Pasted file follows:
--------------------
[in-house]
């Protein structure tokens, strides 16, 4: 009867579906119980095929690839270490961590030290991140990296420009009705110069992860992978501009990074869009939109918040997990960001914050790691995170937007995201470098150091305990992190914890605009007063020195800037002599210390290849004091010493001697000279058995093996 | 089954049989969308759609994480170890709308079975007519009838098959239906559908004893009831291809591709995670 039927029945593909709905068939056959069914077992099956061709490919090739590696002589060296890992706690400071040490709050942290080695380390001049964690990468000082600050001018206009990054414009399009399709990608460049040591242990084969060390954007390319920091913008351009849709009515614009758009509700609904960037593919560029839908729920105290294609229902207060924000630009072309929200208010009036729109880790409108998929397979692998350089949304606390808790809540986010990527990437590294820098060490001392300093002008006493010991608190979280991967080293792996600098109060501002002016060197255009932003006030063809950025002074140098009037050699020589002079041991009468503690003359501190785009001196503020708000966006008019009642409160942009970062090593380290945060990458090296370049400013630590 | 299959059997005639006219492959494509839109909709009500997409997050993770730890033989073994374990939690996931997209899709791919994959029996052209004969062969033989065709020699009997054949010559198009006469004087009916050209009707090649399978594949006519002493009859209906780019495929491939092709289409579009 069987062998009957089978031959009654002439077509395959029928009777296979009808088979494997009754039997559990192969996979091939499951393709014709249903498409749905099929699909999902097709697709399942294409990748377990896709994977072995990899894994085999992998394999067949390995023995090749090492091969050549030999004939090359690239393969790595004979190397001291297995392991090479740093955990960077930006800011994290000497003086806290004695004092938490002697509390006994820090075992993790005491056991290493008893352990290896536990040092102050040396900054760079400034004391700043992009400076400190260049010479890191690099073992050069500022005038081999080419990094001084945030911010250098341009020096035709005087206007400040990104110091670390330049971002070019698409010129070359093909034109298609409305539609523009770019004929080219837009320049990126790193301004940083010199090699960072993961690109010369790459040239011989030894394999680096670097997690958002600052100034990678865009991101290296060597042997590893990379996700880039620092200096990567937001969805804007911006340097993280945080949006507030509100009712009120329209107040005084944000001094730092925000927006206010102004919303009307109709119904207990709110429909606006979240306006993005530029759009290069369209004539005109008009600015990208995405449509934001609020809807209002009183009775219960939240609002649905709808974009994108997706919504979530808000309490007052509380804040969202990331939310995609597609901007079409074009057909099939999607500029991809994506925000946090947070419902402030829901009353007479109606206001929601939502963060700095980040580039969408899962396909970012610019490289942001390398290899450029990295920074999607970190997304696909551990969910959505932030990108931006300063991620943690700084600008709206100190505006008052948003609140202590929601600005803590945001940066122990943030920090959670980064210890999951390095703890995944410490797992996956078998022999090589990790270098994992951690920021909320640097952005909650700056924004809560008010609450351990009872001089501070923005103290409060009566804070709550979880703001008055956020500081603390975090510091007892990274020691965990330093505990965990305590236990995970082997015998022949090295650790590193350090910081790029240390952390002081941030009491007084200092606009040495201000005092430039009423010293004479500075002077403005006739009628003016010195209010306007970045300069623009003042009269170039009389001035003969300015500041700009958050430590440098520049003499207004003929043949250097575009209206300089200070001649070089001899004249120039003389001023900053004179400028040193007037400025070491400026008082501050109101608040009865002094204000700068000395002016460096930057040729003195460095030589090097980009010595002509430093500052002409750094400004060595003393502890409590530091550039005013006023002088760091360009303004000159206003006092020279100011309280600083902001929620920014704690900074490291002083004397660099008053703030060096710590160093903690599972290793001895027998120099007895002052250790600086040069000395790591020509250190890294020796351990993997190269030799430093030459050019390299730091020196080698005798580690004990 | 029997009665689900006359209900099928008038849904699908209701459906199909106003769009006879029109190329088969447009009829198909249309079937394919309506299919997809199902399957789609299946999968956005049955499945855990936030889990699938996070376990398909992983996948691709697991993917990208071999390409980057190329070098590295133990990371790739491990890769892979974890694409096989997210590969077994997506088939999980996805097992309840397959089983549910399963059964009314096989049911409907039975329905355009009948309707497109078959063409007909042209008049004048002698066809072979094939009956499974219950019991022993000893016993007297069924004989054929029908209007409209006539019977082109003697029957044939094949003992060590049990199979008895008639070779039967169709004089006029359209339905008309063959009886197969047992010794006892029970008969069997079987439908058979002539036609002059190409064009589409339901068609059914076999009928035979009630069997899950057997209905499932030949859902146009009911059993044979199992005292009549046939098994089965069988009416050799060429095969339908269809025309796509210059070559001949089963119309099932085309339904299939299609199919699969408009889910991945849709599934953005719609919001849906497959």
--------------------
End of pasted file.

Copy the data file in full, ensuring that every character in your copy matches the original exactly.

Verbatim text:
[in-house]
């Protein structure tokens, strides 16, 4: 009867579906119980095929690839270490961590030290991140990296420009009705110069992860992978501009990074869009939109918040997990960001914050790691995170937007995201470098150091305990992190914890605009007063020195800037002599210390290849004091010493001697000279058995093996 | 089954049989969308759609994480170890709308079975007519009838098959239906559908004893009831291809591709995670 039927029945593909709905068939056959069914077992099956061709490919090739590696002589060296890992706690400071040490709050942290080695380390001049964690990468000082600050001018206009990054414009399009399709990608460049040591242990084969060390954007390319920091913008351009849709009515614009758009509700609904960037593919560029839908729920105290294609229902207060924000630009072309929200208010009036729109880790409108998929397979692998350089949304606390808790809540986010990527990437590294820098060490001392300093002008006493010991608190979280991967080293792996600098109060501002002016060197255009932003006030063809950025002074140098009037050699020589002079041991009468503690003359501190785009001196503020708000966006008019009642409160942009970062090593380290945060990458090296370049400013630590 | 299959059997005639006219492959494509839109909709009500997409997050993770730890033989073994374990939690996931997209899709791919994959029996052209004969062969033989065709020699009997054949010559198009006469004087009916050209009707090649399978594949006519002493009859209906780019495929491939092709289409579009 069987062998009957089978031959009654002439077509395959029928009777296979009808088979494997009754039997559990192969996979091939499951393709014709249903498409749905099929699909999902097709697709399942294409990748377990896709994977072995990899894994085999992998394999067949390995023995090749090492091969050549030999004939090359690239393969790595004979190397001291297995392991090479740093955990960077930006800011994290000497003086806290004695004092938490002697509390006994820090075992993790005491056991290493008893352990290896536990040092102050040396900054760079400034004391700043992009400076400190260049010479890191690099073992050069500022005038081999080419990094001084945030911010250098341009020096035709005087206007400040990104110091670390330049971002070019698409010129070359093909034109298609409305539609523009770019004929080219837009320049990126790193301004940083010199090699960072993961690109010369790459040239011989030894394999680096670097997690958002600052100034990678865009991101290296060597042997590893990379996700880039620092200096990567937001969805804007911006340097993280945080949006507030509100009712009120329209107040005084944000001094730092925000927006206010102004919303009307109709119904207990709110429909606006979240306006993005530029759009290069369209004539005109008009600015990208995405449509934001609020809807209002009183009775219960939240609002649905709808974009994108997706919504979530808000309490007052509380804040969202990331939310995609597609901007079409074009057909099939999607500029991809994506925000946090947070419902402030829901009353007479109606206001929601939502963060700095980040580039969408899962396909970012610019490289942001390398290899450029990295920074999607970190997304696909551990969910959505932030990108931006300063991620943690700084600008709206100190505006008052948003609140202590929601600005803590945001940066122990943030920090959670980064210890999951390095703890995944410490797992996956078998022999090589990790270098994992951690920021909320640097952005909650700056924004809560008010609450351990009872001089501070923005103290409060009566804070709550979880703001008055956020500081603390975090510091007892990274020691965990330093505990965990305590236990995970082997015998022949090295650790590193350090910081790029240390952390002081941030009491007084200092606009040495201000005092430039009423010293004479500075002077403005006739009628003016010195209010306007970045300069623009003042009269170039009389001035003969300015500041700009958050430590440098520049003499207004003929043949250097575009209206300089200070001649070089001899004249120039003389001023900053004179400028040193007037400025070491400026008082501050109101608040009865002094204000700068000395002016460096930057040729003195460095030589090097980009010595002509430093500052002409750094400004060595003393502890409590530091550039005013006023002088760091360009303004000159206003006092020279100011309280600083902001929620920014704690900074490291002083004397660099008053703030060096710590160093903690599972290793001895027998120099007895002052250790600086040069000395790591020509250190890294020796351990993997190269030799430093030459050019390299730091020196080698005798580690004990 | 029997009665689900006359209900099928008038849904699908209701459906199909106003769009006879029109190329088969447009009829198909249309079937394919309506299919997809199902399957789609299946999968956005049955499945855990936030889990699938996070376990398909992983996948691709697991993917990208071999390409980057190329070098590295133990990371790739491990890769892979974890694409096989997210590969077994997506088939999980996805097992309840397959089983549910399963059964009314096989049911409907039975329905355009009948309707497109078959063409007909042209008049004048002698066809072979094939009956499974219950019991022993000893016993007297069924004989054929029908209007409209006539019977082109003697029957044939094949003992060590049990199979008895008639070779039967169709004089006029359209339905008309063959009886197969047992010794006892029970008969069997079987439908058979002539036609002059190409064009589409339901068609059914076999009928035979009630069997899950057997209905499932030949859902146009009911059993044979199992005292009549046939098994089965069988009416050799060429095969339908269809025309796509210059070559001949089963119309099932085309339904299939299609199919699969408009889910991945849709599934953005719609919001849906497959």